Yet another recent opportunity to try and develop new ways of supporting research practice arose as a result of my engagement as a co-editor of the Journal of Research Practice (JRP). I have reported about this initiative in one of my last Bimonthlies (see Ulrich, 2011c).

To be sure, my work on the notion of good research and professional practice goes on. In the near future I hope to complete my two uncompleted series of reflections on "Reflections on reflective practice" (the first essay being Ulrich, 2008) and on "What is good professional practice?" (the first essay of which was Ulrich, 2011a), whereby completing the latter is to help me complete the former. This is how I hope to continue my way, step by step and with some inevitable detours, towards the long-term vision of a philosophy for professionals that would be grounded in practical philosophy and pragmatized through "critical pragmatism" (see Ulrich, 2007b) and in this way would breathe life into the "new research philosophy" of which I have been speaking here. It's a long and partly steep way to go, but without daring to take some small steps at least, no progress can occur. Thanks for sharing with me the present, small step.

 

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References

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[PDF] http://oro.open.ac.uk/21299/

Zeeuw, G. de (1992). Soft knowledge accumulation, or the rise of competence. Systems Practice, 5, No. 2, pp. 193-214.

[PDF] http://www.springerlink.com/content/q742l674243707pg/fulltext.pdf (restricted access)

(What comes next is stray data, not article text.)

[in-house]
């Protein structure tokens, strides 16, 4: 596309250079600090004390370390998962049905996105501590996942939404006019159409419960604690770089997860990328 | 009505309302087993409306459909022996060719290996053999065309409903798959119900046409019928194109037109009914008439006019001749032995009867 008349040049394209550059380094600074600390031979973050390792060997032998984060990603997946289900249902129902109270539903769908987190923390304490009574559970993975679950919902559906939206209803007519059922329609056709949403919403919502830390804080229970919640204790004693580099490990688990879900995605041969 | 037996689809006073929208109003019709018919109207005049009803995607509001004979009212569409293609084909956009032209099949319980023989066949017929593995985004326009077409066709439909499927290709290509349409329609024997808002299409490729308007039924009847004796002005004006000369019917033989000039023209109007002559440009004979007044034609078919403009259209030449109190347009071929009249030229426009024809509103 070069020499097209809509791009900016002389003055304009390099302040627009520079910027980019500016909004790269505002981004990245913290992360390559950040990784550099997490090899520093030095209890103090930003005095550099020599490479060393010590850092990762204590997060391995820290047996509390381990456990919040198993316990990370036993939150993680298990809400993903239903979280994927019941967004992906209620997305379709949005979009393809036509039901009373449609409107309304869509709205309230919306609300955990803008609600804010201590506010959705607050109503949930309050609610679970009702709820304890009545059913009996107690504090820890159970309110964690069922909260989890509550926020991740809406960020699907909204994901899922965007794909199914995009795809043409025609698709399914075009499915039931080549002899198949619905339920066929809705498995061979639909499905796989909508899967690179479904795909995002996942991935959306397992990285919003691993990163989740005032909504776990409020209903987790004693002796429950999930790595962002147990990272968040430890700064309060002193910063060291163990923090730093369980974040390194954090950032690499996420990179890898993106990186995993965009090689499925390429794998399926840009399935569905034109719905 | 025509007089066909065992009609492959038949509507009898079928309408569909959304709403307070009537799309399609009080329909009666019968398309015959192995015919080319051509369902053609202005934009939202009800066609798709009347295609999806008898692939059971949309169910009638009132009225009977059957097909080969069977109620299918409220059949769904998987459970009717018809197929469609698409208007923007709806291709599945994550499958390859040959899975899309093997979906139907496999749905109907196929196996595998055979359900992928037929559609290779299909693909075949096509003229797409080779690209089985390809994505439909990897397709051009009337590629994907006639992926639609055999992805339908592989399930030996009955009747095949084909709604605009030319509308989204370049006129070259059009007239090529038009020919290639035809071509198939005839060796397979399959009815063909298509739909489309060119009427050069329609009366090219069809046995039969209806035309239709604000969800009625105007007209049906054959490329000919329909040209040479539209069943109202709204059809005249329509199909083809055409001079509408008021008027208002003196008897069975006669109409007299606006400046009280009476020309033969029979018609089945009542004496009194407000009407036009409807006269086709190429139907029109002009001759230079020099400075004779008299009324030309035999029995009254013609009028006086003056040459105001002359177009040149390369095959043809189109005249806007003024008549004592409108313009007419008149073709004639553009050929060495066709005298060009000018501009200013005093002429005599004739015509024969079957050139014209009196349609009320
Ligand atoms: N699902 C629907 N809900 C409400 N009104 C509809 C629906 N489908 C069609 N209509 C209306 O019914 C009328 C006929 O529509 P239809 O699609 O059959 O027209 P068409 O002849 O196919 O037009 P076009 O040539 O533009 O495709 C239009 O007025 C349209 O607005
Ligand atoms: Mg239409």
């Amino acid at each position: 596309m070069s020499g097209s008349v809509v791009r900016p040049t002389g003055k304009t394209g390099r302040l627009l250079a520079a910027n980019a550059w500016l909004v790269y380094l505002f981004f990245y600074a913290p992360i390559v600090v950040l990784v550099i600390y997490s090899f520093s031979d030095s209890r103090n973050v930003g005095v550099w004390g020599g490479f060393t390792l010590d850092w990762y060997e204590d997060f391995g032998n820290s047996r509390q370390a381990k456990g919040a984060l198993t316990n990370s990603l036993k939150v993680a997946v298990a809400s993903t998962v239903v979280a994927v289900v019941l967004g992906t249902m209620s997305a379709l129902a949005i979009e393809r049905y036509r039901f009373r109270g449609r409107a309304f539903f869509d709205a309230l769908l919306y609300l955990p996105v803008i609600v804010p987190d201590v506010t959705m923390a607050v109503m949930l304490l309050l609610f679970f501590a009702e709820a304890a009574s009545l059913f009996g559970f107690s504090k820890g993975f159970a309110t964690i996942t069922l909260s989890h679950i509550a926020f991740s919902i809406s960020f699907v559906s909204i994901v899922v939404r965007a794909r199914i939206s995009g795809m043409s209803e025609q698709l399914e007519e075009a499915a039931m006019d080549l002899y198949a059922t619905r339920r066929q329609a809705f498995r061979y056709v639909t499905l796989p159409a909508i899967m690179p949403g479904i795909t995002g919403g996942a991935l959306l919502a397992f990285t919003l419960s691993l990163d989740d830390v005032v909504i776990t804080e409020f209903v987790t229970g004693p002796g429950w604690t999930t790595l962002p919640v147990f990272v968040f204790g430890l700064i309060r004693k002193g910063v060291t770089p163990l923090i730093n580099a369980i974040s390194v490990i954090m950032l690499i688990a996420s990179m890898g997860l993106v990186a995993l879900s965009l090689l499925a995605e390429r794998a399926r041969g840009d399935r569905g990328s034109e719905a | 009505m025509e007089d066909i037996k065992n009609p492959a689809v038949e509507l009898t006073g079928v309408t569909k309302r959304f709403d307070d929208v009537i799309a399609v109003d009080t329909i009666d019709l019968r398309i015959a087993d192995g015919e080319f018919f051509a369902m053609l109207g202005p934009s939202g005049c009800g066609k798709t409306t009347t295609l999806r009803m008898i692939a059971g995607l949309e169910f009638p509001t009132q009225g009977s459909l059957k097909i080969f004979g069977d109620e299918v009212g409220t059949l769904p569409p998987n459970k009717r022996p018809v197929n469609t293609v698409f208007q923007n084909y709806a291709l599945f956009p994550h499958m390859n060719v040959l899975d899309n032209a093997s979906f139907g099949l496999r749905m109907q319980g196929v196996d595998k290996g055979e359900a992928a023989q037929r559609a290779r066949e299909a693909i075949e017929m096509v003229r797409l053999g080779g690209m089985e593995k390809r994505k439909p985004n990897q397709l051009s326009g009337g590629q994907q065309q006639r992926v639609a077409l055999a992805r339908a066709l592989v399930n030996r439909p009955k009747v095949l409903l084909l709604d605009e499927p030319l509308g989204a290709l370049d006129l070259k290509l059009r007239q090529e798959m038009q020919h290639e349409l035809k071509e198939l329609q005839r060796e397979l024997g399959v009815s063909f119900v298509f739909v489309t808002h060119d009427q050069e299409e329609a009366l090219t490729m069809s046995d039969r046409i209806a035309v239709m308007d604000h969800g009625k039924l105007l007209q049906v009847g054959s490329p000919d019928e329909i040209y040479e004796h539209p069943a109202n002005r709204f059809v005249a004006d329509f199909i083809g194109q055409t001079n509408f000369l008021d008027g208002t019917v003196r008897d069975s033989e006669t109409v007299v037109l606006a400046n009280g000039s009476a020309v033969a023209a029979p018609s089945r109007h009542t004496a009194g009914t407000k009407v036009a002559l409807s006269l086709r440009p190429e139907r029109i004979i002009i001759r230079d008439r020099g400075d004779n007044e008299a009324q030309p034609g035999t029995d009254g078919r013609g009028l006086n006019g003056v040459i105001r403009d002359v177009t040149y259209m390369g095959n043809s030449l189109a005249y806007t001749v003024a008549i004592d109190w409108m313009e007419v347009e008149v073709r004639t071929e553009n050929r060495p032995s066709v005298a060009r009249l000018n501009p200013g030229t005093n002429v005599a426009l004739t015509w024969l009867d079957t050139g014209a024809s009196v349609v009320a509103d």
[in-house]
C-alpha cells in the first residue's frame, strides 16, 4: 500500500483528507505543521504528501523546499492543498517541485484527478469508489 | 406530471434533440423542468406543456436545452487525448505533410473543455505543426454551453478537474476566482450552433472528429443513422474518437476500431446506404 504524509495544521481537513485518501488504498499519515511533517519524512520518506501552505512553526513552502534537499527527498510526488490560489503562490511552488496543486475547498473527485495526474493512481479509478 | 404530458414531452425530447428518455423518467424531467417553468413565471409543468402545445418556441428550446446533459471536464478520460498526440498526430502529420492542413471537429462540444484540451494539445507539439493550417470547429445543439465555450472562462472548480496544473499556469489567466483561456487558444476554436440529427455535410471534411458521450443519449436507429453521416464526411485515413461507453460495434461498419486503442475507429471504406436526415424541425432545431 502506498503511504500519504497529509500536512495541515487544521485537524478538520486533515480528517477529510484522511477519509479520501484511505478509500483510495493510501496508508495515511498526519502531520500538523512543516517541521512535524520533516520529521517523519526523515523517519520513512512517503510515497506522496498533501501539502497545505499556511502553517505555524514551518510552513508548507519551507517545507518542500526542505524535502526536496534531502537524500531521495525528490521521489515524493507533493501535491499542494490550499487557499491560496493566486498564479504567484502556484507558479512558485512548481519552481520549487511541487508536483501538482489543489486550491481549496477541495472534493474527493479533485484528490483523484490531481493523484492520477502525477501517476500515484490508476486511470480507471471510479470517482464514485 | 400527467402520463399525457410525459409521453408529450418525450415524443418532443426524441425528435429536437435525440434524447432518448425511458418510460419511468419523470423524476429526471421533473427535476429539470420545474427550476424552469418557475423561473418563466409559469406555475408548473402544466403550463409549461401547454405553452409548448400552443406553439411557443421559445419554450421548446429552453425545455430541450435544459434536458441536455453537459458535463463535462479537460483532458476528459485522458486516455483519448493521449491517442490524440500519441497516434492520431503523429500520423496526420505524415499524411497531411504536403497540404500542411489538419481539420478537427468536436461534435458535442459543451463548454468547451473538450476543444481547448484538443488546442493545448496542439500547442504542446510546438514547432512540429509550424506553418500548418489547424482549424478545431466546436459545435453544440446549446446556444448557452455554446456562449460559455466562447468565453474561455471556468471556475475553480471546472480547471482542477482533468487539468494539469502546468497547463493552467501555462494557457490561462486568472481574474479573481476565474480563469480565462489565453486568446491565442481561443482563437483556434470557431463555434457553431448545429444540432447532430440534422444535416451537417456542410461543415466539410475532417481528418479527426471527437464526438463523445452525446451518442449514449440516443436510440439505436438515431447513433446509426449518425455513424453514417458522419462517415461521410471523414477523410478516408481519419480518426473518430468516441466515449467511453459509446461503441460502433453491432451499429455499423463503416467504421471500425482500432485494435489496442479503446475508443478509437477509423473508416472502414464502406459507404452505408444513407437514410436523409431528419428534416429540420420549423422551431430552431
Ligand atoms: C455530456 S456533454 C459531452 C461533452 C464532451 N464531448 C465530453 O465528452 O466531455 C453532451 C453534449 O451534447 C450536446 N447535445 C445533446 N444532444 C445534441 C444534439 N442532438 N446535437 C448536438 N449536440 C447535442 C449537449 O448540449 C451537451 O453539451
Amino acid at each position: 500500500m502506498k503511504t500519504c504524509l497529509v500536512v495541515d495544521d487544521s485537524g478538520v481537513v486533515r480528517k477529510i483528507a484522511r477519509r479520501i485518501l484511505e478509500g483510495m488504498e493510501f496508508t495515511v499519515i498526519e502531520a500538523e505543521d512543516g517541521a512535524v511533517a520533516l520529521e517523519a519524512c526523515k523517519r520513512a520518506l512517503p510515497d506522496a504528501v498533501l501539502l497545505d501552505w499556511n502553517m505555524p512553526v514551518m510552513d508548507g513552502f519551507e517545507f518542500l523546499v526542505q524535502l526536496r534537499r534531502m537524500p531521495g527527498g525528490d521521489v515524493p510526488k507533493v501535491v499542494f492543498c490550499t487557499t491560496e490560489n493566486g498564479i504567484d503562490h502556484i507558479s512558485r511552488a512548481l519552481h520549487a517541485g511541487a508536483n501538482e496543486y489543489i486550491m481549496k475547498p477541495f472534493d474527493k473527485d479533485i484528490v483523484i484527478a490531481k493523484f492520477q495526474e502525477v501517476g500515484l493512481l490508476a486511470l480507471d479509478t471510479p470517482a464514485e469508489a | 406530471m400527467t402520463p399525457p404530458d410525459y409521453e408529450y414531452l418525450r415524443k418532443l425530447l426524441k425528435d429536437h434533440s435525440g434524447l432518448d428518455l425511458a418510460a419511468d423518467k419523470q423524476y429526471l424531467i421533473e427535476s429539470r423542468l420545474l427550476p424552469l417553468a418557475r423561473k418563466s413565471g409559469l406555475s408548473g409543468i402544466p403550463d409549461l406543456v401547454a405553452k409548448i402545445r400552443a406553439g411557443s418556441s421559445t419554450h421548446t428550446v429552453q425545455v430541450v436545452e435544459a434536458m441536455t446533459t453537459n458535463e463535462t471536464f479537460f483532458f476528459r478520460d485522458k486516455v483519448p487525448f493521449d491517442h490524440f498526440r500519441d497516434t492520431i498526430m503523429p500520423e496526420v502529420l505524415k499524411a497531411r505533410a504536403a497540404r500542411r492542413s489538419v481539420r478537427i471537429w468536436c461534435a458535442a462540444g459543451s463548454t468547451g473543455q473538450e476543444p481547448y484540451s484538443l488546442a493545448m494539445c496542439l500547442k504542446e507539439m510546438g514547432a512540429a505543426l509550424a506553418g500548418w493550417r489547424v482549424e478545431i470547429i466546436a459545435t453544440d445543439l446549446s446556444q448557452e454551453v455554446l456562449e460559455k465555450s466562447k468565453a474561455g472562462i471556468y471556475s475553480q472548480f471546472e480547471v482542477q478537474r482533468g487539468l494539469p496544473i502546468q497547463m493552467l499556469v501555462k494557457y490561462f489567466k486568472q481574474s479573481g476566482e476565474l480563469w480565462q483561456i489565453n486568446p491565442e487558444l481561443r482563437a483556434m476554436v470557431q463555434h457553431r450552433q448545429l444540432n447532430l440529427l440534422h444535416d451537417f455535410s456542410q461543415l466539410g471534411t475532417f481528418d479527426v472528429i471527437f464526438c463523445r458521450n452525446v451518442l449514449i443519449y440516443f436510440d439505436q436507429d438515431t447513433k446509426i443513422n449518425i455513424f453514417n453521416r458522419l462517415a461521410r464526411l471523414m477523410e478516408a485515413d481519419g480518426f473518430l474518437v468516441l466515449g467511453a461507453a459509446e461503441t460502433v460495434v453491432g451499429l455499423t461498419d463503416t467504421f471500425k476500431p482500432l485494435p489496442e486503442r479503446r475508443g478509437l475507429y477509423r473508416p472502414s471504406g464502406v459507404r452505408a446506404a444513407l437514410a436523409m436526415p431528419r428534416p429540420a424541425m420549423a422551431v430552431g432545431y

Zeeuw, G. de (2001). Three phases of science: a methodological exploration. Systemica, 13 (special issue), pp. 433-460.

[PDF] http://www.cict.demon.co.uk/threephases01.pdf

Zeeuw, G. de (2005). The acquisition of high quality experience. Journal of Research Practice, 1, No  1, Article M2.

[HTML] http://jrp.icaap.org/index.php/jrp/article/view/8/16
[PDF] 
http://jrp.icaap.org/index.php/jrp/article/view/8/15

Zeeuw, G. de (2011) Improving non-observational experiences: channelling and ordering. Journal of Research Practice, 7, No. 2, Article M2.

[HTML] http://jrp.icaap.org/index.php/jrp/article/view/273/242
[PDF] (forthcoming).

 

 

March 2012

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April 2012

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Picture data  Digital photograph taken on 27 April 2010 around 5 p.m. ISO 100, exposure mode aperture priority; aperture f/5.0, exposure time 1/800 seconds, exposure bias -0.70; focal length 64 mm (equivalent to 128 mm with a conventional 35 mm camera); metering mode center-weighted, contrast soft, saturation high, sharpness soft. Original resolution 3648 x 2736 pixels; current resolution 700 x 525 pixels, compressed to 140 KB.

March-April, 2012

 

Research practice involves selectivity of focus ...

 Research practice involves selectivity...

 

„What claims to knowledge mean and how valid they are is a function not just of theory but also of practice – another way to say that it makes sense to understand research as a form of practice.”

(From this Bimonthly reflection)

Notepad for capturing personal thoughts  ť

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Personal notes:

Write down your thoughts before you forget them!
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Last updated 22 Jun 2014 (title layout), 18 Feb 2012 (text); first published 18 Feb 2012
http://wulrich.com/bimonthly_march2012.html